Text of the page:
Malala Yousafzai's Message to the United Nations

Malala Yousafzai's Message to the United Nations
When the sixteen-year-old from Pakistan was shot in the head by men from the Taliban

It was a shock to the world when young Malala Yousafzai was shot in the head in Mingora, Pakistan, on October 12, 2012. She had been riding on a bus when she was cruelly attacked by men from the Taliban. After the devastating attack, it was uncertain whether she would survive. But on July 12, 2013, just nine months later, the strong and smiling Malala stood before leaders and youth at the United Nations headquarters to give a speech for “Malala Day,” a holiday declared in honor of her birthday.

Malala described how the violent attack in October changed her life. Although she suffered from physical pain, it didn’t stop her from becoming stronger and more dedicated to her goals than before. She said, “Strength, power, and courage were born. I am the same Malala. My ambitions are the same. My hopes are the same. My dreams are the same.”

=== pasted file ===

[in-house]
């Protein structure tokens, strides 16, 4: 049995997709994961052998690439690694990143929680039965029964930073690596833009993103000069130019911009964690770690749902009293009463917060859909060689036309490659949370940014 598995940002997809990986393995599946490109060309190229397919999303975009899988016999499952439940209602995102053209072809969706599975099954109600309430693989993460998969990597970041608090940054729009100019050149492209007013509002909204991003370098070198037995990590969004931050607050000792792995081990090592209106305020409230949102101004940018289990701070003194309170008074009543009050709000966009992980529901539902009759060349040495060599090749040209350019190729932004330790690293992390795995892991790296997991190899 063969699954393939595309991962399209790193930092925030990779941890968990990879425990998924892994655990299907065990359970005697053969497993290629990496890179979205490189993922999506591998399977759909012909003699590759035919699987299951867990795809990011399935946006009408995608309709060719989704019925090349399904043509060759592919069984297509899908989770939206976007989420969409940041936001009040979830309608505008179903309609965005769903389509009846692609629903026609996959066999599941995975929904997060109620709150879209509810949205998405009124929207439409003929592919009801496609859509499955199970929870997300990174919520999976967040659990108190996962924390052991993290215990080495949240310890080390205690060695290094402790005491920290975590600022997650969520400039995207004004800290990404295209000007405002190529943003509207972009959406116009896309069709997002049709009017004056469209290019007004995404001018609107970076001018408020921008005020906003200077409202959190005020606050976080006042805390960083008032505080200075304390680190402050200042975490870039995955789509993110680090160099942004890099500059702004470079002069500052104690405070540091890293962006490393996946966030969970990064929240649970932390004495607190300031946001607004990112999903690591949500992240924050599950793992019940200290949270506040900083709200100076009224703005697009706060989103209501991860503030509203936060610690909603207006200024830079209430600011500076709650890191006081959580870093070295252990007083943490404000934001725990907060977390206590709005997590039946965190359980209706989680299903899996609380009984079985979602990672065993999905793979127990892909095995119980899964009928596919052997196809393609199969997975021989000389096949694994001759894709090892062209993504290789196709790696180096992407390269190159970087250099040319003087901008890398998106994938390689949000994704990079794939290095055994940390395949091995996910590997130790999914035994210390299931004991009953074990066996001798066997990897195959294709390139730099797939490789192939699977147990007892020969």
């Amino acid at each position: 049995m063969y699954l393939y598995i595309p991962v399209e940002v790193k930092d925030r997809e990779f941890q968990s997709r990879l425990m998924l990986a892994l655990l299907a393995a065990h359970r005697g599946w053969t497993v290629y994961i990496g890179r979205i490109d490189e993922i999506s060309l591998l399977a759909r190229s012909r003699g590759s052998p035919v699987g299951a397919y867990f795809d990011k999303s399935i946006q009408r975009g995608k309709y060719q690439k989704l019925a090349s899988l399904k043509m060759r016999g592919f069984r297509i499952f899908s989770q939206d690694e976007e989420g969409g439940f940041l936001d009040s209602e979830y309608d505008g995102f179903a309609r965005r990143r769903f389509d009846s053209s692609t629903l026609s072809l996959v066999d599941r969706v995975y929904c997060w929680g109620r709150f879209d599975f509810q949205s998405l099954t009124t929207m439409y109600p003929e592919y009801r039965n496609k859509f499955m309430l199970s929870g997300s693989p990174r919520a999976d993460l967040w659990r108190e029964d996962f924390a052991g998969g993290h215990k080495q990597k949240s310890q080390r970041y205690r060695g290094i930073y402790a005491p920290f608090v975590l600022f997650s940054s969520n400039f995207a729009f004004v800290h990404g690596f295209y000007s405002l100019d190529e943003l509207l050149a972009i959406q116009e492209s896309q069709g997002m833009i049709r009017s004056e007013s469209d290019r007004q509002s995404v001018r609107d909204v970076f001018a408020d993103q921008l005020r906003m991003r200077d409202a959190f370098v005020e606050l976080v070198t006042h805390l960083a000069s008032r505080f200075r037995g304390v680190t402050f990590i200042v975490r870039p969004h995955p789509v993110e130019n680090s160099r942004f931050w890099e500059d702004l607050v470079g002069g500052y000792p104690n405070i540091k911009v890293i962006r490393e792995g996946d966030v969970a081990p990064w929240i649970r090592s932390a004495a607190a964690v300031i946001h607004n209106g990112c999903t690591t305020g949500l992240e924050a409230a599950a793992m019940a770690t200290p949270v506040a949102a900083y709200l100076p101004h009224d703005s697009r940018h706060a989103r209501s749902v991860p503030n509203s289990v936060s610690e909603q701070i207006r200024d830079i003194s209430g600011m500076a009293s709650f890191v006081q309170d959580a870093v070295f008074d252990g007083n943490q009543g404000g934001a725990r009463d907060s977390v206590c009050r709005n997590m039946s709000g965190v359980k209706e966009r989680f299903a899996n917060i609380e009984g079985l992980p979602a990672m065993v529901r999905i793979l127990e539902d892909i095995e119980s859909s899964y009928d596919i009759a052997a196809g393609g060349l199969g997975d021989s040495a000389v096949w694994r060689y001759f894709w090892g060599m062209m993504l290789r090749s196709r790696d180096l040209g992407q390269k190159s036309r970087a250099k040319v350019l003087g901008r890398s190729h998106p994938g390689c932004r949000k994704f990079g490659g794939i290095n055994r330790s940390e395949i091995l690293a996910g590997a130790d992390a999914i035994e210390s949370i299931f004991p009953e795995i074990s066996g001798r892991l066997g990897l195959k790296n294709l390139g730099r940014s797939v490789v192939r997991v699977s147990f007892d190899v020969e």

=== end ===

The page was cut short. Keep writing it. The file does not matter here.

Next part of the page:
Malala talked about children’s education rights through her speech. She noted that "the extremists were, and they are, afraid of books and pens...The power of education frightens them.” She called upon all leaders of the world to provide free access to education for all children, and declared that “one child, one teacher, one book and one pen can change the world...Education is the only solution. Education first."

Referencing Gandhi and other peaceful activists, Malala explained her belief in taking a peaceful approach to advocating change. Books and pens, she said, are the real weapons of change, not guns. She stressed that she did not hold a grudge against the man who shot her, and that she had no desire for revenge. Her true desire was for the education of all children, including the children of the terrorists and extremists. She admitted, “I do not even hate the Talib who shot me. Even if there is a gun in my hands and he stands in front of me, I would not shoot him...This is the philosophy of non-violence that I have learnt from Gandhiji, Badshah Khan, and Mother Teresa.”

At just 16 years of age, Malala has already become an influence for a lot of good in the world. Not only has she advocated peaceful change and become the champion of children’s education, she has been nominated for many prestigious awards, including the Nobel Peace Prize. Upon seeing this young activist’s inspiring strength and conviction, one can’t help but think of the line from Shakespeare’s A Midsummer Night’s Dream: “Though she be but little, she is fierce.”

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